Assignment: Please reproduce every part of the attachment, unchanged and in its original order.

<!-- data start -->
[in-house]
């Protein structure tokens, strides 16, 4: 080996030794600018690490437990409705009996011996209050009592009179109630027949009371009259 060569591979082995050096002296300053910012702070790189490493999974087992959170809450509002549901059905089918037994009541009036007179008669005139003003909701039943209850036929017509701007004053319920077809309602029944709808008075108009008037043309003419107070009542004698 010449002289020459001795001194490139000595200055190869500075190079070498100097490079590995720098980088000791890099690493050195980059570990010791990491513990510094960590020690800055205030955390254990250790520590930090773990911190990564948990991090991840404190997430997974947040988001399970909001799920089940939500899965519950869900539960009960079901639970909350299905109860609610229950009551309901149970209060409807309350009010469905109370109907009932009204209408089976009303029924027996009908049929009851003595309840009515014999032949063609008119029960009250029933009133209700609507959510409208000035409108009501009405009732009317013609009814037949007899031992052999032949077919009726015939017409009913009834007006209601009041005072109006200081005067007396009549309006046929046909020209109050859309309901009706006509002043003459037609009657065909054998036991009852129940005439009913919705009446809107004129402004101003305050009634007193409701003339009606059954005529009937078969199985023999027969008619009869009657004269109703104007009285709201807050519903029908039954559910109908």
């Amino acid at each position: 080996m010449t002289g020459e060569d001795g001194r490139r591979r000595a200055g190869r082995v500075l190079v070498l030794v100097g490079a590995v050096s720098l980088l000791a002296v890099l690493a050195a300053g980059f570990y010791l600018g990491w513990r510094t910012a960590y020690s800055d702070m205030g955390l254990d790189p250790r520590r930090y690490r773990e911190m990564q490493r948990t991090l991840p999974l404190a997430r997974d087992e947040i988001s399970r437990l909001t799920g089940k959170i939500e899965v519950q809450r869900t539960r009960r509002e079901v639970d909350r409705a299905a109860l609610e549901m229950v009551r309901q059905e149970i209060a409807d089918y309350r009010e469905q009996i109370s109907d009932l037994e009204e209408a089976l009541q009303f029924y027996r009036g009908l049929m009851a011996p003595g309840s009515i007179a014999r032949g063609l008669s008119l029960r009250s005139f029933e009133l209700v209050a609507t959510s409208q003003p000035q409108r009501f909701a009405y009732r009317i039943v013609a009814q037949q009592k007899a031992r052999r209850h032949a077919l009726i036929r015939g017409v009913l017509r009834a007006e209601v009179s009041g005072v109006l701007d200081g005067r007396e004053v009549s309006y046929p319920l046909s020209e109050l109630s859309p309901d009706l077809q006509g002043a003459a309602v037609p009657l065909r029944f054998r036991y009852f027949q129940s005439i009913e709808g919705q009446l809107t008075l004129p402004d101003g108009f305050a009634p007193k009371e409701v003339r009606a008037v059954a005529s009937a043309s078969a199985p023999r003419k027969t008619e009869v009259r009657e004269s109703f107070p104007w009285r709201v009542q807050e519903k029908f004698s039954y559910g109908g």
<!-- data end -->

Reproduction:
[in-house]
């Protein structure tokens, strides 16, 4: 080996030794600018690490437990409705009996011996209050009592009179109630027949009371009259 060569591979082995050096002296300053910012702070790189490493999974087992959170809450509002549901059905089918037994009541009036007179008669005139003003909701039943209850036929017509701007004053319920077809309602029944709808008075108009008037043309003419107070009542004698 010449002289020459001795001194490139000595200055190869500075190079070498100097490079590995720098980088000791890099690493050195980059570990010791990491513990510094960590020690800055205030955390254990250790520590930090773990911190990564948990991090991840404190997430997974947040988001399970909001799920089940939500899965519950869900539960009960079901639970909350299905109860609610229950009551309901149970209060409807309350009010469905109370109907009932009204209408089976009303029924027996009908049929009851003595309840009515014999032949063609008119029960009250029933009133209700609507959510409208000035409108009501009405009732009317013609009814037949007899031992052999032949077919009726015939017409009913009834007006209601009041005072109006200081005067007396009549309006046929046909020209109050859309309901009706006509002043003459037609009657065909054998036991009852129940005439009913919705009446809107004129402004101003305050009634007193409701003339009606059954005529009937078969199985023999027969008619009869009657004269109703104007009285709201807050519903029908039954559910109908």
């Amino acid at each position: 080996m010449t002289g020459e060569d001795g001194r490139r591979r000595a200055g190869r082995v500075l190079v070498l030794v100097g490079a590995v050096s720098l980088l000791a002296v890099l690493a050195a300053g980059f570990y010791l600018g990491w513990r510094t910012a960590y020690s800055d702070m205030g955390l254990d790189p250790r520590r930090y690490r773990e911190m990564q490493r948990t991090l991840p999974l404190a997430r997974d087992e947040i988001s399970r437990l909001t799920g089940k959170i939500e899965v519950q809450r869900t539960r009960r509002e079901v639970d909350r409705a299905a109860l609610e549901m229950v009551r309901q059905e149970i209060a409807d089918y309350r009010e469905q009996i109370s109907d009932l037994e009204e209408a089976l009541q009303f029924y027996r009036g009908l049929m009851a011996p003595g309840s009515i007179a014999r032949g063609l008669s008119l029960r009250s005139f029933e009133l209700v209050a609507t959510s409208q003003p000035q409108r009501f909701a009405y009732r009317i039943v013609a009814q037949q009592k007899a031992r052999r209850h032949a077919l009726i036929r015939g017409v009913l017509r009834a007006e209601v009179s009041g005072v109006l701007d200081g005067r007396e004053v009549s309006y046929p319920l046909s020209e109050l109630s859309p309901d009706l077809q006509g002043a003459a309602v037609p009657l065909r029944f054998r036991y009852f027949q129940s005439i009913e709808g919705q009446l809107t008075l004129p402004d101003g108009f305050a009634p007193k009371e409701v003339r009606a008037v059954a005529s009937a043309s078969a199985p023999r003419k027969t008619e009869v009259r009657e004269s109703f107070p104007w009285r709201v009542q807050e519903k029908f004698s039954y559910g109908g």